The Federal Communications Commission estimates that more than 70 percent of 911 calls are made on wireless phones. How Americans are contacting emergency services is fundamentally changing.
A recent Pew study reported that 64 percent of American adults and 85 percent of young adults own a smartphone. Yet, a majority of 911 emergency call systems in use today were designed for landlines. As Americans become more dependent on mobile devices for communication, is there a need to upgrade the country’s emergency call system?
Recently, this topic was discussed at length on NPR’s syndicated radio program The Diane Rehm Show. One of Rehm’s guests was Steve Sounder, director, Department of 9-1-1 in Fairfax County, Virginia. A long-time Hexagon Safety & Infrastructure customer, the Fairfax County Virginia Department of Public Safety Communication uses our industry-leading computer-aided dispatch (I/CAD) system, mobile, and reporting solution to serve 1.3 million residents in the state’s largest county. The department plans to deploy Next Gen phone and CAD in 2016.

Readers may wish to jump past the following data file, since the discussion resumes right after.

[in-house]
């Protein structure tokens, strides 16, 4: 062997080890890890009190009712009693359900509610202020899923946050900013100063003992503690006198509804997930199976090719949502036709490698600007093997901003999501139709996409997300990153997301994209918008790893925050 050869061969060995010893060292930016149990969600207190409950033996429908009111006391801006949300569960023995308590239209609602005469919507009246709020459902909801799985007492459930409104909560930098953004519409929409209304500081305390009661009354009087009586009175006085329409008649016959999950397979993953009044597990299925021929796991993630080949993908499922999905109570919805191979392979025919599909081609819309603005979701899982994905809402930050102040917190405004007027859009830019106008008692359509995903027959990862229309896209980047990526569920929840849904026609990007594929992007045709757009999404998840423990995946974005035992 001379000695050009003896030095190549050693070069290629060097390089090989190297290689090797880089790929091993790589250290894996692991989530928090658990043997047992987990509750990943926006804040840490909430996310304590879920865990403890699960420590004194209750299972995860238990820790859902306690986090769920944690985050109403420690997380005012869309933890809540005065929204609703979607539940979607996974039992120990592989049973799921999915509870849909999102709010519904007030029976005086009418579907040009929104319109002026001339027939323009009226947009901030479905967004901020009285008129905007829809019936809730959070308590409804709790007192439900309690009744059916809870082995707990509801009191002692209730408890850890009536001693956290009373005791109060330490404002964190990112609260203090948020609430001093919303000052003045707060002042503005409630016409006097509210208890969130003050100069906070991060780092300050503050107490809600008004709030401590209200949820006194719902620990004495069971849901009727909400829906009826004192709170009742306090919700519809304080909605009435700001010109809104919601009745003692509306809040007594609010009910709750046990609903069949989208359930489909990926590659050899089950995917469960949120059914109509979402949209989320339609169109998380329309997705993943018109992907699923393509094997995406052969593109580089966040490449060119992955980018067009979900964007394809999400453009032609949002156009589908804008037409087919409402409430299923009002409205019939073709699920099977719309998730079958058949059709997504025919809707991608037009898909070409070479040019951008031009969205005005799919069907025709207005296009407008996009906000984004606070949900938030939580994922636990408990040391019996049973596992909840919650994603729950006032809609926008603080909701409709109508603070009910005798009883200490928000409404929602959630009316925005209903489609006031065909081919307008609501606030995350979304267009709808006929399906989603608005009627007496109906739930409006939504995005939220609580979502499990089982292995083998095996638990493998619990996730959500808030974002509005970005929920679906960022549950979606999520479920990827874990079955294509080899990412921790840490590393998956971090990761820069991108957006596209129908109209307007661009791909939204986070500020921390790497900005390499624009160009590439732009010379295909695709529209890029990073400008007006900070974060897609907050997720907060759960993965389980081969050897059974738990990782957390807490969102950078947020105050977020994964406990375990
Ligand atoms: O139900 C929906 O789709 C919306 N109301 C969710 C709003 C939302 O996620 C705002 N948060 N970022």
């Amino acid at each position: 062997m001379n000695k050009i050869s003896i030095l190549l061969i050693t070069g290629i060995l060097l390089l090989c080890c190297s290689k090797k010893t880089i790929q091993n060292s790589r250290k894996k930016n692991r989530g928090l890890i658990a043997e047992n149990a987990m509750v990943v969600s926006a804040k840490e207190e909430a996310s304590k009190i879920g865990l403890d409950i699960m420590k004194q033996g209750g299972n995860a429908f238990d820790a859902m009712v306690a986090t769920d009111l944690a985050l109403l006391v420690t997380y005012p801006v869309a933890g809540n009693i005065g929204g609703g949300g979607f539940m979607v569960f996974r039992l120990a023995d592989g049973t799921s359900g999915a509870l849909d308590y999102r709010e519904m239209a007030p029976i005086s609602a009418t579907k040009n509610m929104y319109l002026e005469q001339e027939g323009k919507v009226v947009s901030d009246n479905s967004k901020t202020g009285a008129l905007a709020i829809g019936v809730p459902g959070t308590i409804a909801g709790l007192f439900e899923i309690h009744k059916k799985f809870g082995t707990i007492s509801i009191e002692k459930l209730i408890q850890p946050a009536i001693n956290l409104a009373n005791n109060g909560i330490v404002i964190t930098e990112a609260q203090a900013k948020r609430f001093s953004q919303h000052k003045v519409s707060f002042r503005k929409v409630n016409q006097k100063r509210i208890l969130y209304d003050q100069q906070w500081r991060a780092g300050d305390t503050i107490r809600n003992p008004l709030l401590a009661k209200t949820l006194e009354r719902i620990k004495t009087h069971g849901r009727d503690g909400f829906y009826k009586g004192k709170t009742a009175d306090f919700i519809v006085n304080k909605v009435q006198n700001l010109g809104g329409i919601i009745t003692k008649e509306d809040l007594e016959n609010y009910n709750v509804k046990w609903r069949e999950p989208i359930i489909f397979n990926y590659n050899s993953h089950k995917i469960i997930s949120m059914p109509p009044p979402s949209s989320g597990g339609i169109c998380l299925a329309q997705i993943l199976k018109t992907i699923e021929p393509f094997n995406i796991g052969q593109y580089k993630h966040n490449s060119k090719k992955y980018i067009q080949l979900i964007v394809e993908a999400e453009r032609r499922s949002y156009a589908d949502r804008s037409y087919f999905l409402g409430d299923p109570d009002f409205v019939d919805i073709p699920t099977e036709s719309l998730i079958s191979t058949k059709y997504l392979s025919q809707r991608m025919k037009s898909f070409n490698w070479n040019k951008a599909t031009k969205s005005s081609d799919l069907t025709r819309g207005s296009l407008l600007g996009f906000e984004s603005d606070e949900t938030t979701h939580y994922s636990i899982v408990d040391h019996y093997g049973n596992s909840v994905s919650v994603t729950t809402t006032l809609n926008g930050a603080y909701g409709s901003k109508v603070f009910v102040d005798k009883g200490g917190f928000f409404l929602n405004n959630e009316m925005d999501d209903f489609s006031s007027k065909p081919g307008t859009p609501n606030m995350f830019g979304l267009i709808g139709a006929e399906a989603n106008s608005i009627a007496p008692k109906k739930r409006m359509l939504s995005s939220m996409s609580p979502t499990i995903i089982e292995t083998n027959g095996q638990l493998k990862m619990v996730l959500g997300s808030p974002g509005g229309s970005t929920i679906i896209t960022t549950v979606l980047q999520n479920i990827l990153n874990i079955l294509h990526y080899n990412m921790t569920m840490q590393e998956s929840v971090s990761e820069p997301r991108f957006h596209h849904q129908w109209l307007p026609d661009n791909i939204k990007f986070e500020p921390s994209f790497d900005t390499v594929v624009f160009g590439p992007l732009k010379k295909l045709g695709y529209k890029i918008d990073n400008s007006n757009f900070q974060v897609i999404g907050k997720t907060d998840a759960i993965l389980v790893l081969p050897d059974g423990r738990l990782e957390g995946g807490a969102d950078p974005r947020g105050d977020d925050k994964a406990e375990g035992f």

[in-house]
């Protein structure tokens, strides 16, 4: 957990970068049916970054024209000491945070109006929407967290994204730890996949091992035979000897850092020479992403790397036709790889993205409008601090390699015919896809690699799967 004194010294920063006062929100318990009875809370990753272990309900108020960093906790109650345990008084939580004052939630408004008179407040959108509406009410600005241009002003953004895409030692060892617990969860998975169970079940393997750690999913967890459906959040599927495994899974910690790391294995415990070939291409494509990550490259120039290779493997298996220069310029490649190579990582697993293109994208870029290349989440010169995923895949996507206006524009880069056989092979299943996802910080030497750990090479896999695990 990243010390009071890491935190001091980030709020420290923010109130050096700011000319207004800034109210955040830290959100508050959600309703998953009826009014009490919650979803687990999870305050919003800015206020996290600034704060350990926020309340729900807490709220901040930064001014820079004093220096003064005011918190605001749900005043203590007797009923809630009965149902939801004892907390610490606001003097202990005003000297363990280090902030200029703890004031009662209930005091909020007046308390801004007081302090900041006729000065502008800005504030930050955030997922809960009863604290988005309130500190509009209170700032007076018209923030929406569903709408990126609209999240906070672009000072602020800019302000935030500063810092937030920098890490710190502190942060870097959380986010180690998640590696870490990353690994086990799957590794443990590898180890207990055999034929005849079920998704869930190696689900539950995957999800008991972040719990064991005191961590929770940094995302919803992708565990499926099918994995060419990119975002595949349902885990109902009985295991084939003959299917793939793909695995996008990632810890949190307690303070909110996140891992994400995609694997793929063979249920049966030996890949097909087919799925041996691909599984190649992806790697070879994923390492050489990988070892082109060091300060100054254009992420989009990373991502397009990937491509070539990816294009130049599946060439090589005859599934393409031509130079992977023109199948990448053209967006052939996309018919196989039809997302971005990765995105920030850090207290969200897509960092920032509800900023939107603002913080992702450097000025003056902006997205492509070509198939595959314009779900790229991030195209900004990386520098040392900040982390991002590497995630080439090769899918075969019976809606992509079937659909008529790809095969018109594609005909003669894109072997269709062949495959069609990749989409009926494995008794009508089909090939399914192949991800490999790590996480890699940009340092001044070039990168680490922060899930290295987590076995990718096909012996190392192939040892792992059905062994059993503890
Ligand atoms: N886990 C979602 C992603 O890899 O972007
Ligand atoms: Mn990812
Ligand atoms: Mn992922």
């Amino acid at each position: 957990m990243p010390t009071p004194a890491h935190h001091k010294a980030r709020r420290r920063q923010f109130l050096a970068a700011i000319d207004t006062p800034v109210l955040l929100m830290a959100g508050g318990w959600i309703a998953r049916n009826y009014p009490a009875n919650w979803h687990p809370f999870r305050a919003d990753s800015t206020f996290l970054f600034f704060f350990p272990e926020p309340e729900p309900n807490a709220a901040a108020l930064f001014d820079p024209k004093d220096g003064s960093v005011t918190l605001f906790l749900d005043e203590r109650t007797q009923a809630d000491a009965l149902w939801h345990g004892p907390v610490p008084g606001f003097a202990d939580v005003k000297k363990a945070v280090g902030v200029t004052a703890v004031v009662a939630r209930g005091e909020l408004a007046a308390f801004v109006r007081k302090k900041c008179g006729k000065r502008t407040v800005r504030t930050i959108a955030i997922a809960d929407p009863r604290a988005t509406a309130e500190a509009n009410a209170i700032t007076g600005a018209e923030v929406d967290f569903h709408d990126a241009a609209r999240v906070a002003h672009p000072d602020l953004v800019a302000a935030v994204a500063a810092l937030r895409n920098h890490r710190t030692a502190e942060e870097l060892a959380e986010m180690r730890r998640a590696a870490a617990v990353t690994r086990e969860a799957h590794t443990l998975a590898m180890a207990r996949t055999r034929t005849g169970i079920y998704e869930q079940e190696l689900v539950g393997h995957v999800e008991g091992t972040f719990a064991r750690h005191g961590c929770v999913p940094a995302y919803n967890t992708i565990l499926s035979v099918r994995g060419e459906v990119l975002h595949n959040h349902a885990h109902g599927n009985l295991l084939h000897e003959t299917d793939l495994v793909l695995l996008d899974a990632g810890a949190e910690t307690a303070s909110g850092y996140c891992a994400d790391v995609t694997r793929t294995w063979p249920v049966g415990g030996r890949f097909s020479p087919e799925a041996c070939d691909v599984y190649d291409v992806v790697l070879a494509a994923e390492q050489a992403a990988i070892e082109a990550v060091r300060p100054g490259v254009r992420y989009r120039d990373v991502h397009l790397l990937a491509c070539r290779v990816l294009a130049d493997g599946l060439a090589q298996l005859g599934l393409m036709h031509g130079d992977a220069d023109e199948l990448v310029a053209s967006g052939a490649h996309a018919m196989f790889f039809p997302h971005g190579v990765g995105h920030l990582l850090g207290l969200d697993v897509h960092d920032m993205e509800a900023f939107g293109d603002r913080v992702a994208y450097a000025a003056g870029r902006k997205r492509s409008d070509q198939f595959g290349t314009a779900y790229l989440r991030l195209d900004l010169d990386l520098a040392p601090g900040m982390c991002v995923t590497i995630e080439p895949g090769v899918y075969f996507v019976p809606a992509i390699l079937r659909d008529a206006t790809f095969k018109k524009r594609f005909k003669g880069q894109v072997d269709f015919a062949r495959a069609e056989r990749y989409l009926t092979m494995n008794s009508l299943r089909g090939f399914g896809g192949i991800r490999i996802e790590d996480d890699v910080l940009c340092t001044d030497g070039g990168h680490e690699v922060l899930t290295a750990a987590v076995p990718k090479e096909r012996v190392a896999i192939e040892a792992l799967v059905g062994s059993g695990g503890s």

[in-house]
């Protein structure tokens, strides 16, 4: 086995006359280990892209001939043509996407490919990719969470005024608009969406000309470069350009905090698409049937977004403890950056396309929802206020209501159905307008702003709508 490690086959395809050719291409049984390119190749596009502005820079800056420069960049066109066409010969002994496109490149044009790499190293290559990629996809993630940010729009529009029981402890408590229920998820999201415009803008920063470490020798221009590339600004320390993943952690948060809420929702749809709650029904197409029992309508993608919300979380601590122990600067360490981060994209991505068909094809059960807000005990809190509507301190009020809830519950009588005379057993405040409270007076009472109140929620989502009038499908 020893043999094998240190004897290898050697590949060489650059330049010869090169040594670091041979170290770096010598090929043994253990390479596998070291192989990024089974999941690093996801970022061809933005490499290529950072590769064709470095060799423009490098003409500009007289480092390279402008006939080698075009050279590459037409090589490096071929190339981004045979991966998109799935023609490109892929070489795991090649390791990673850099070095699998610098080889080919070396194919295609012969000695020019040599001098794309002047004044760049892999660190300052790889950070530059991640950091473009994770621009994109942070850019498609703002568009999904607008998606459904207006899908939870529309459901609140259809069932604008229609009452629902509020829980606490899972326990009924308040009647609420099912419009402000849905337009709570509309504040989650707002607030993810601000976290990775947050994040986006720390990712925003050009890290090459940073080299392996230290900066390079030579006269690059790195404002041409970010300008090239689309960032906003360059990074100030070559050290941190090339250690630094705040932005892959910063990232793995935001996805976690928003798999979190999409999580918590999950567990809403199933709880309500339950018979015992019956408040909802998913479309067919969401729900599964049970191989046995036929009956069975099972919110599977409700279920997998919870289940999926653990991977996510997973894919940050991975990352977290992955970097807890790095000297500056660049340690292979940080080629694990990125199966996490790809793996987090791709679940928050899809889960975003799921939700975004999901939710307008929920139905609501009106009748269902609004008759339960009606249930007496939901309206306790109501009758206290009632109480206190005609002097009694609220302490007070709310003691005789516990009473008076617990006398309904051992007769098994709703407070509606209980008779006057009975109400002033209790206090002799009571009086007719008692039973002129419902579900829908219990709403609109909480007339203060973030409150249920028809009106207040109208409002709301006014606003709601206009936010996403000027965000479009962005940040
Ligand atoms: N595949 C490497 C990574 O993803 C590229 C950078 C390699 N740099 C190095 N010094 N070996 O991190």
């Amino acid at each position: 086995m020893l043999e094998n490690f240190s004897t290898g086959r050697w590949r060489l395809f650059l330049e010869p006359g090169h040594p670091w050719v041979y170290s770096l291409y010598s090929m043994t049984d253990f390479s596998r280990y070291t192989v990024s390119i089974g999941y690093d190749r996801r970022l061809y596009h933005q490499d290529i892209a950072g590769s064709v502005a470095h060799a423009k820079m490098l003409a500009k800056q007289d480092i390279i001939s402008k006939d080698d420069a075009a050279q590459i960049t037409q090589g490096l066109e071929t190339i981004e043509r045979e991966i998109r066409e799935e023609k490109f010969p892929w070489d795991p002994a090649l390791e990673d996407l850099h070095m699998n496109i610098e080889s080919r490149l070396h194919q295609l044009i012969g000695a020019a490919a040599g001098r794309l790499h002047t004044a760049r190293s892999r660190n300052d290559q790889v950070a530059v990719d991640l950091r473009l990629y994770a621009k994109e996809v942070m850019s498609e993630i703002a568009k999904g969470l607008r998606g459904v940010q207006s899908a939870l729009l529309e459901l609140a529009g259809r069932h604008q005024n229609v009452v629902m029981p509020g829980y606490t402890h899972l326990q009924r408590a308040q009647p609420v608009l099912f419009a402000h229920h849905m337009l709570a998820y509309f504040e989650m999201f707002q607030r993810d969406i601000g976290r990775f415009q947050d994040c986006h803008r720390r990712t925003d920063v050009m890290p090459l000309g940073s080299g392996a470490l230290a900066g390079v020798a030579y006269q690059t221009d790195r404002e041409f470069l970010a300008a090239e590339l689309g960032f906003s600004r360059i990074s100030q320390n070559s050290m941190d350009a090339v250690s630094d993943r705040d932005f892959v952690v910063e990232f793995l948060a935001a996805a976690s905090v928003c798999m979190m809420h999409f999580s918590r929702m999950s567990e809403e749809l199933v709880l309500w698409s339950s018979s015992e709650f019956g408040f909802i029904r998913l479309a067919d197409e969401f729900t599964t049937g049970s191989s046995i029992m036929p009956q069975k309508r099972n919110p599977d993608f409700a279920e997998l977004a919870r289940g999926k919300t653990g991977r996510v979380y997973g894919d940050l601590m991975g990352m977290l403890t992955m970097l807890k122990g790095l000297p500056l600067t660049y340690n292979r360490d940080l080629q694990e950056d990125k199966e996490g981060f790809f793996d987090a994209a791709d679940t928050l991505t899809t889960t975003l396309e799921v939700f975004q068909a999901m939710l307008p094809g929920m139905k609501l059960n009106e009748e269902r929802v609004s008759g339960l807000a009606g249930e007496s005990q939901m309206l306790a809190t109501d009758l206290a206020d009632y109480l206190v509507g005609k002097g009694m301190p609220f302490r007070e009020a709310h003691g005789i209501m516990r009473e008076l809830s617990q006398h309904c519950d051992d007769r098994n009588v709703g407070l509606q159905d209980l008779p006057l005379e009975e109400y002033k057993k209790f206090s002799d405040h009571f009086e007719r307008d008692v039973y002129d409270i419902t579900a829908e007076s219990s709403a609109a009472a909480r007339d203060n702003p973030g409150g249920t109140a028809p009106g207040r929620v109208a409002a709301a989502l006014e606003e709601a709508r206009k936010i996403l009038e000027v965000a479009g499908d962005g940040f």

Listen to Sounder’s - and the other panelist’s - perspective on Next Gen 911 and the need to upgrade 911 emergency call systems across the U.S.
Father. Tech writer. Digital marketing ninja. Justin Dinger has a decade of marketing and communications experience with enterprise technology, software, and IT service companies. For Hexagon Safety & Infrastructure, Dinger has a hand in digital strategy, content marketing, and social media management.